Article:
Surfaceome genes were selected as a subset of the UniProt Human Proteome (19,942 genes). Genes were filtered based on UniProt subcellular location annotation to remove those proteins not annotated as localized to the ‘Cell Membrane’ (2015 genes), ‘Membrane’ (2162 genes), or ‘Extracellular Space’ (280 genes). The gene list was further filtered to remove those genes not predicted by UniProt to contain a signal sequence (1605 genes). Finally, a set of RAS pathway genes (21 genes) was added (1626 genes). sgRNAs were designed using a previously described algorithm (Horlbeck and Weissman) and were synthesized in batch by Agilent. 150 non-targeting sgRNAs were included as negative controls.
To produce virus, HEK293T cells were transfected with a mixture of library plasmid DNA and second-generation lentiviral packaging plasmids at ~80% confluence. Transfection of the plasmids was performed using TransIT-LTI Transfection Reagent (Mirus, MIR 2306). Medium was changed to complete DMEM after 6 hr of incubation with transfection mixture. The supernatant was harvested and cleared by passing through a 0.45 µm PVDF filter 72 hr post transfection and immediately used for infection.
CRISPRi MCF10A cell lines were infected with the surfaceome sgRNA library as previously described (Gilbert et al., 2014) (Kampmann et al., 2013). The infection was scaled to achieve a multiplicity of infection of less than one sgRNA per cell. Two days after infection, cells were treated with 2 μg/ml puromycin (Sigma Aldrich) for 72 hr to select for sgRNA expression, and then grown in fresh medium without puromycin for 48 hr recovery. MCF10A empty vector cells were grown in standard MCF10A medium whereas the MCF10A KRASG12V cells were either grown in standard MCF10A medium or MCF10A medium lacking insulin and epidermal growth factor (EGF). Cells were grown for 12 days, and at least 10 population doublings. Cells were maintained at a confluency between 20–80%, and at numbers continually maintaining a library coverage of at least 1000 cells per sgRNA. Populations of cells expressing this library of sgRNAs were harvested at the outset of the experiment (T0) and after 12 days (T12). Genomic DNA was harvested from all samples; the sgRNA-encoding regions were then amplified by PCR and sequenced on an Illumina HiSeq-2500 using custom primers with previously described protocols at high coverage (Gilbert et al., 2013). Two biological replicates of each screening condition were performed. From this data, we quantified the frequencies of cells expressing different sgRNAs in each sample and quantified the phenotype of each sgRNA as the average phenotype of the three strongest sgRNAs.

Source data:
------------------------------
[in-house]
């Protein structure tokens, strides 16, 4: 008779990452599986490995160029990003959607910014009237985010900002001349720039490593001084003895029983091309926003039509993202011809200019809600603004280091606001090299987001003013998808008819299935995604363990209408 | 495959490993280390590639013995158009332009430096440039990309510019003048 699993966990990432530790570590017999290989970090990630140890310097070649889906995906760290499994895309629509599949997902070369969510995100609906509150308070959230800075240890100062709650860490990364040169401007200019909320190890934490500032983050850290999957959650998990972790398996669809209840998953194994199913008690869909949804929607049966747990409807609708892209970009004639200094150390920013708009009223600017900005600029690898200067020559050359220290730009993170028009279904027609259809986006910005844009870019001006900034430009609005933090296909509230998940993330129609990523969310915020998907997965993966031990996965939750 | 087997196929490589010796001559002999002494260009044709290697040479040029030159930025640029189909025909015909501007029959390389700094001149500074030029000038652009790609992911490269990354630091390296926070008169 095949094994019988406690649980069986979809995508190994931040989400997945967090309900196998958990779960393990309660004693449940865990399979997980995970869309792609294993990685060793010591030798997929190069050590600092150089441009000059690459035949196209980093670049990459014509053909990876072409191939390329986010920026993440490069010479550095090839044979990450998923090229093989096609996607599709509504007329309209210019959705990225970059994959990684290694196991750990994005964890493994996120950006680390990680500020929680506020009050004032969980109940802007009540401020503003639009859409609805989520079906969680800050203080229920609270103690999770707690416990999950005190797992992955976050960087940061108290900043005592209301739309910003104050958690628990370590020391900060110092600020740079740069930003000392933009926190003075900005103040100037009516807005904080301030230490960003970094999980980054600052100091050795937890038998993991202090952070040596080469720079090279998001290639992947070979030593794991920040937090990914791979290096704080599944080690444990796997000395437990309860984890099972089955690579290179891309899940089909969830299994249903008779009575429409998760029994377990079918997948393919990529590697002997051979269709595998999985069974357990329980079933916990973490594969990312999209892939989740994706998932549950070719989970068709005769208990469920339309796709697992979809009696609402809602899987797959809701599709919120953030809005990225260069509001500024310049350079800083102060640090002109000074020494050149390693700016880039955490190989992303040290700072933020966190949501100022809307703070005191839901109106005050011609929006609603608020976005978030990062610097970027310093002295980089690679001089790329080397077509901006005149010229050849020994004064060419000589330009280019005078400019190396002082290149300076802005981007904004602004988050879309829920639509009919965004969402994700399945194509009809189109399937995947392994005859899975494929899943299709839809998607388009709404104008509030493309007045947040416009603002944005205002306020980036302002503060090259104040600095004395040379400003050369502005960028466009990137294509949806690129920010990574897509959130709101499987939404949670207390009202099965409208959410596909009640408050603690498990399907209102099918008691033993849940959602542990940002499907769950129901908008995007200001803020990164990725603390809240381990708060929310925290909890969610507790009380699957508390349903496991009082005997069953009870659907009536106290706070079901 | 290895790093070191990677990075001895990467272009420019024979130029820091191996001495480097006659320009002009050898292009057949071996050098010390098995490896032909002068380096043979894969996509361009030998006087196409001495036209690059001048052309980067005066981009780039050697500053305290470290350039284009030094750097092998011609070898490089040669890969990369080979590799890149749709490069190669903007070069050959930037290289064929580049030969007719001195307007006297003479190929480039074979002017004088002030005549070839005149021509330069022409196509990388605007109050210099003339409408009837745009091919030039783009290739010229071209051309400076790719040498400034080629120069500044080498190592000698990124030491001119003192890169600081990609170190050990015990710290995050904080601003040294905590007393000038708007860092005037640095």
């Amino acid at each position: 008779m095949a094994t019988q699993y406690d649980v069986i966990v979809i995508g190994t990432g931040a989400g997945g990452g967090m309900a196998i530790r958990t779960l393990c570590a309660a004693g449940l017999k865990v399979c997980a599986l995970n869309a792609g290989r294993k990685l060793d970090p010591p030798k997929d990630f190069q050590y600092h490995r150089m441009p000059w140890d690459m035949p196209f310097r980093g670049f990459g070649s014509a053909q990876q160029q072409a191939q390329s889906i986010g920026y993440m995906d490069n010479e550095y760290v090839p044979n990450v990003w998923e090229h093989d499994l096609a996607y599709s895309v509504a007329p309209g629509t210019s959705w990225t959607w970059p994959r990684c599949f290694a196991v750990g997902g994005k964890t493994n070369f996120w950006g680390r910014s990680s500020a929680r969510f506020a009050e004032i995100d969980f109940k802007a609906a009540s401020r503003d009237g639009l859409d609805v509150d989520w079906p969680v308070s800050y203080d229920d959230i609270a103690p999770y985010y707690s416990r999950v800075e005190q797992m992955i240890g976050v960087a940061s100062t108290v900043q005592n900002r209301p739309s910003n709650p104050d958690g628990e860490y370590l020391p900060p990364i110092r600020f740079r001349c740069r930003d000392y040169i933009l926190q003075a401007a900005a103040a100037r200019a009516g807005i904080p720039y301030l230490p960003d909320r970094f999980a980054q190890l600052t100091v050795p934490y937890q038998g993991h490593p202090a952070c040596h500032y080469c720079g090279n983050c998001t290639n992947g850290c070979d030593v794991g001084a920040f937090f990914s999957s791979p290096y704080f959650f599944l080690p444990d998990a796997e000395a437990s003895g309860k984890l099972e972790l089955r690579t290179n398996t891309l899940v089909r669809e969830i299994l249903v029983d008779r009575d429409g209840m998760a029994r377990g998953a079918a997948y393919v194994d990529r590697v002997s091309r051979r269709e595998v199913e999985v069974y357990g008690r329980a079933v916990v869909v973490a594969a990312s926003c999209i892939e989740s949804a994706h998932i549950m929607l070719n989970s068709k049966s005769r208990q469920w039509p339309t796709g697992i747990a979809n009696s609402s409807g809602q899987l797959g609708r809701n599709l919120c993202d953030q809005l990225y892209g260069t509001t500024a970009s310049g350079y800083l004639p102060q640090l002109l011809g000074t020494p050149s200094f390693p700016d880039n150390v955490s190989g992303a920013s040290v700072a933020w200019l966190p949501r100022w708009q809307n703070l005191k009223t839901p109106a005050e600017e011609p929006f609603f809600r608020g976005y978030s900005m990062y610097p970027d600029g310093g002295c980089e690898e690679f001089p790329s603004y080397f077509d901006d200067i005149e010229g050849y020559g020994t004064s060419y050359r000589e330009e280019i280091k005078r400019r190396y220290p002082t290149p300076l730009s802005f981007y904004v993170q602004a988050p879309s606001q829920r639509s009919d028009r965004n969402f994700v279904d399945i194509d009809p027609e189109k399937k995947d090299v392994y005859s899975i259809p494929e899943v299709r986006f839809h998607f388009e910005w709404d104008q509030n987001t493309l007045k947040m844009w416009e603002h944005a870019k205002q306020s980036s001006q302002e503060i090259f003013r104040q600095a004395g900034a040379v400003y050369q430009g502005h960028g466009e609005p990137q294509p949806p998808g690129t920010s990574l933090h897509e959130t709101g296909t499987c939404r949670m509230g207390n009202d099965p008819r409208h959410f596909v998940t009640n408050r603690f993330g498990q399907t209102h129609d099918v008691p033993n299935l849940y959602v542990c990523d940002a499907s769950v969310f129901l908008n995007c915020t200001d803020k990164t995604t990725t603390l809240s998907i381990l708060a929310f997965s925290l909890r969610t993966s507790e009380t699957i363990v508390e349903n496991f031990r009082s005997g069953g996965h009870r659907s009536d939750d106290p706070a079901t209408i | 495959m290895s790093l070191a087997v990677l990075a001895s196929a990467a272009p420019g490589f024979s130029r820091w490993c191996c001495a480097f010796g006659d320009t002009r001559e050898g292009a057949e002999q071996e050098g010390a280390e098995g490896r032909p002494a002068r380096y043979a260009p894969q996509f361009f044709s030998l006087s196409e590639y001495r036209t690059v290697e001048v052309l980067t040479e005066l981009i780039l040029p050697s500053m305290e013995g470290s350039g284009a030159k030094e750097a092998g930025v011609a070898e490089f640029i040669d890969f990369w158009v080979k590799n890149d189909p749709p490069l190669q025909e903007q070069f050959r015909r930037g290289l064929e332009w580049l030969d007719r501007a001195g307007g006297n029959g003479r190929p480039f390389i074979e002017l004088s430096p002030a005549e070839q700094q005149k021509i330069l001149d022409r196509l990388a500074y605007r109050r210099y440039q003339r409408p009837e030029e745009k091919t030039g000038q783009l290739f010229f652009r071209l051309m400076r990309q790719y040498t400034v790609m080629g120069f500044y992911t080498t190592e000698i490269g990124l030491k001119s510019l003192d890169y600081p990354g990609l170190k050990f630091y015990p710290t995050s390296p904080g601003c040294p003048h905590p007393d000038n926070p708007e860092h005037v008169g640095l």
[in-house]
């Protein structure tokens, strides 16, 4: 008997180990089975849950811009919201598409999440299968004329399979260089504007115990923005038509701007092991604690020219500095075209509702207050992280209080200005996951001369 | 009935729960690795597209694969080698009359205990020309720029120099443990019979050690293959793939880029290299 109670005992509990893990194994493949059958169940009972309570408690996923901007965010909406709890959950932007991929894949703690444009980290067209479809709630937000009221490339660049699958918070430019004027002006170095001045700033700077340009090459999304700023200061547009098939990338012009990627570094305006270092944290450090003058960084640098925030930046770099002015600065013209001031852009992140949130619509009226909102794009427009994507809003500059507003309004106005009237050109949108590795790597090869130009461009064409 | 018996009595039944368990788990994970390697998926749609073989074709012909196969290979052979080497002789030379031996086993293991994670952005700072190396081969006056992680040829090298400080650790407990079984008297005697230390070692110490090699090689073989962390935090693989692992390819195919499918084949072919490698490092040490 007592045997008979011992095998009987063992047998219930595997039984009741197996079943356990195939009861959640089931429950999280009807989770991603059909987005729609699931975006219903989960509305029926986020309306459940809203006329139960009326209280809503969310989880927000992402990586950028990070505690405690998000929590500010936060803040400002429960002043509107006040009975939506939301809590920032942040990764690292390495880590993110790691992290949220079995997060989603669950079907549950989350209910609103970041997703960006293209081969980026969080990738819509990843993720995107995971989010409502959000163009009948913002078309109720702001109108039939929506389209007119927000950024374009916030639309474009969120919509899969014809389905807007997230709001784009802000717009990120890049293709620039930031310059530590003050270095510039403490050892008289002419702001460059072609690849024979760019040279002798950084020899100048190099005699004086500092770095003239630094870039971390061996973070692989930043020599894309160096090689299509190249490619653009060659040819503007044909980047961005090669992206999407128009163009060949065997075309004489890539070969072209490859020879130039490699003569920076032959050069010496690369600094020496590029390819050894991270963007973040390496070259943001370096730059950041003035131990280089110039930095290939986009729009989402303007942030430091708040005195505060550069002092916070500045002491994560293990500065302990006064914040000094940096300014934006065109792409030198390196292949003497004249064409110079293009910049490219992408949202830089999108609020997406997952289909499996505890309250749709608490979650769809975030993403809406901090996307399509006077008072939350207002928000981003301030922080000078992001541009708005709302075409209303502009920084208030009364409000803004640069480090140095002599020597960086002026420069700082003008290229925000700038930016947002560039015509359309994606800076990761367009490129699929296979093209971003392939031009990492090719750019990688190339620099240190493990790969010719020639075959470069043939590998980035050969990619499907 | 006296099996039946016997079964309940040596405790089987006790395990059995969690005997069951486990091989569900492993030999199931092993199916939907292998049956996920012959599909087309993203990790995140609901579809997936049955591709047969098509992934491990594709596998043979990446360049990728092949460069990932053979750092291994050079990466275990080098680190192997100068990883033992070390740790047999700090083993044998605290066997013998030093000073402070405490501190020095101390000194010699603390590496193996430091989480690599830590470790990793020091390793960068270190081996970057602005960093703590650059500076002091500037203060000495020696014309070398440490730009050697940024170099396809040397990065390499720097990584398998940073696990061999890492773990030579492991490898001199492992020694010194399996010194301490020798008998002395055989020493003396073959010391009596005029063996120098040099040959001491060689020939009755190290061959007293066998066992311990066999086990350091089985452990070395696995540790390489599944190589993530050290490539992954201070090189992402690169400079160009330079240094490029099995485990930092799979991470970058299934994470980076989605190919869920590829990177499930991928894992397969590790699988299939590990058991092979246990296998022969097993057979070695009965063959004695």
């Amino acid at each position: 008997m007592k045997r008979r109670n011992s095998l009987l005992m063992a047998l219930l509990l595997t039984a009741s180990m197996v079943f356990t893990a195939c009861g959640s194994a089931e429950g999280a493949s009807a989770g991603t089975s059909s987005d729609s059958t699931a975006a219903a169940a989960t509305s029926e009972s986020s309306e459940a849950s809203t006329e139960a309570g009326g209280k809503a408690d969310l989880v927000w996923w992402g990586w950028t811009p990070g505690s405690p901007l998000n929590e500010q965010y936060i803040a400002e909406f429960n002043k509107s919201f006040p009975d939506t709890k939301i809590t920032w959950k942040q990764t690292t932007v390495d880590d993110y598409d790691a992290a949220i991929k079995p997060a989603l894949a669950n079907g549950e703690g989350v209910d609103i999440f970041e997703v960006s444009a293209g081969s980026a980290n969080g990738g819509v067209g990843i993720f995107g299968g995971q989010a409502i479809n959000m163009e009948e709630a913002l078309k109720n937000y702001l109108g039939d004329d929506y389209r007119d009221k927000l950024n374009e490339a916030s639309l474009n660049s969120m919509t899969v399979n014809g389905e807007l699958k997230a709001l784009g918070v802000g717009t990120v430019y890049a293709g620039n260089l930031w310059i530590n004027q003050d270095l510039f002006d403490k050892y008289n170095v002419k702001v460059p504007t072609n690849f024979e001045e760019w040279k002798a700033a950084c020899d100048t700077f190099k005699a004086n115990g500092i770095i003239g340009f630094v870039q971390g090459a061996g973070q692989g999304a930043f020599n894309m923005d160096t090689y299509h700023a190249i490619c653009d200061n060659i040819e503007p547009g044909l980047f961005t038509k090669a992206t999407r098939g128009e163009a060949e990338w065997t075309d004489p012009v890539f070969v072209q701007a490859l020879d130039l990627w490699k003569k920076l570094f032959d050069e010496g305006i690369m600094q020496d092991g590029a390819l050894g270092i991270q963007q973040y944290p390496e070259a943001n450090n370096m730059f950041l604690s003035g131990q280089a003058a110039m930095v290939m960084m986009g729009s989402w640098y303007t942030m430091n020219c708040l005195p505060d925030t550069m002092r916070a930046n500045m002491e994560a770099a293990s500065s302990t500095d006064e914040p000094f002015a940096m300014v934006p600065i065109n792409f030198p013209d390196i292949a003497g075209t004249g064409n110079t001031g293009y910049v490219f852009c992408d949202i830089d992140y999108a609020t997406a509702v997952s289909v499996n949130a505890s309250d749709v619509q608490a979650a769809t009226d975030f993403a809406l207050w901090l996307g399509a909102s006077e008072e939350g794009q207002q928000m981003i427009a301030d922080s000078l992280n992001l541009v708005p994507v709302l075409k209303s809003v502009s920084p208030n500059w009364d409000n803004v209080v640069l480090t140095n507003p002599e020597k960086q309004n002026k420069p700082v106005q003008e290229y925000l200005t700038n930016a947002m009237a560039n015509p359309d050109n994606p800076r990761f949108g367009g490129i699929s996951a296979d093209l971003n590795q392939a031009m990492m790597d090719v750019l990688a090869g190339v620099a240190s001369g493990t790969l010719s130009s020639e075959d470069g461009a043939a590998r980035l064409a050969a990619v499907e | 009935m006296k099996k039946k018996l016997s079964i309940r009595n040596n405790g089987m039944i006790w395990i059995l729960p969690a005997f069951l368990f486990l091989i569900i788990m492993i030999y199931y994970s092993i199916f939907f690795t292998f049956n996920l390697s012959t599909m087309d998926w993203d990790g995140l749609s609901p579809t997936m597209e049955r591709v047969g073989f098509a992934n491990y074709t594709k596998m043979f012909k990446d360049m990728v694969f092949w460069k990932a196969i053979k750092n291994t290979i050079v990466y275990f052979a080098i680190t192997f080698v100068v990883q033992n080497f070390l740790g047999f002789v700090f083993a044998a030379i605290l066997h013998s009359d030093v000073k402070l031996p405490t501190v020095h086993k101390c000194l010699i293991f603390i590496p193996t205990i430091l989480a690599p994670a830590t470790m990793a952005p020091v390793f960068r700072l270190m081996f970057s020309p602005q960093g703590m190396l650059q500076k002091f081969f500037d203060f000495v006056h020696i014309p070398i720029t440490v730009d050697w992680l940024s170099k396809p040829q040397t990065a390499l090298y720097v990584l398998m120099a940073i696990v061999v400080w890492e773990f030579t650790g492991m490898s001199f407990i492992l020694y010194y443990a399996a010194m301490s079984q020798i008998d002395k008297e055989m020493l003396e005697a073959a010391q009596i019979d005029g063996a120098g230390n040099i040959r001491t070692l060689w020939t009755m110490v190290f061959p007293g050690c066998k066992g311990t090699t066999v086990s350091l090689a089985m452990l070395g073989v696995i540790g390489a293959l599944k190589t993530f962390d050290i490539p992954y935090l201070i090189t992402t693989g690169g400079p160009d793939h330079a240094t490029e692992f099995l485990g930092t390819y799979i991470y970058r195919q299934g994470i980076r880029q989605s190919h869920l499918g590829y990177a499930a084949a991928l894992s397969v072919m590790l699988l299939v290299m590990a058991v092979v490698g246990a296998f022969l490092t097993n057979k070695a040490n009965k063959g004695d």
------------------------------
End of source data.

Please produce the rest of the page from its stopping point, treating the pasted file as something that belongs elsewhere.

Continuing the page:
Individual phenotype validation experiments for sgRNAs from the CRISPRi screens, were performed as competitive growth experiments with a mixed culture of sgRNA-GFP infected and non-infected cell populations of MCF10A empty vector and KRASG12V. Following infection, cells were selected in puromycin (2 µg/mL) for 3 days and then allowed to recover for 2 days. Infected and non-infected cells were counted and seeded at a 1:1 ratio in 96 well plates. In parallel, infected cells were grown in mono-culture so that sgRNA expression could be monitored. Triplicate samples for each sgRNA were grown under standard conditions for the MCF10A empty vector, or with media lacking insulin and EGF for the MCF10A KRASG12V. All cells grown in mono-culture were grown under standard conditions. The percentage of cells expressing GFP (indicating sgRNA expression) was measured at several time points (0 days, 5 days, 12 days). The relative fraction of sgRNA positive cells was determined by the percentage of cells that maintained expression of GFP (indicating sgRNA expression) normalized to the percentage of GFP positive cells on the day of doxycycline addition (day 0).
Expi293 (Life Technologies) cells were transiently co-transfected with two pFUSE (InvivoGen) vectors harboring either the Fab heavy chain and the Fab light chain genetically fused to the αCD19 scFv, or the Fab heavy chain fused to a human Fc and the Fab light chain, at a ratio of 1:1 for BiTE and IgG respectfully. The ExpiFectamine 293 transfection kit (Life Technologies) was used for transfections as per manufacturer’s instructions. Cells were incubated for 7 days at 37 ˚C in a 5% CO2 environment before the supernatants were harvested by centrifugation. Protein was purified by Protein A affinity chromatography and assessed for quality and integrity by SDS-PAGE.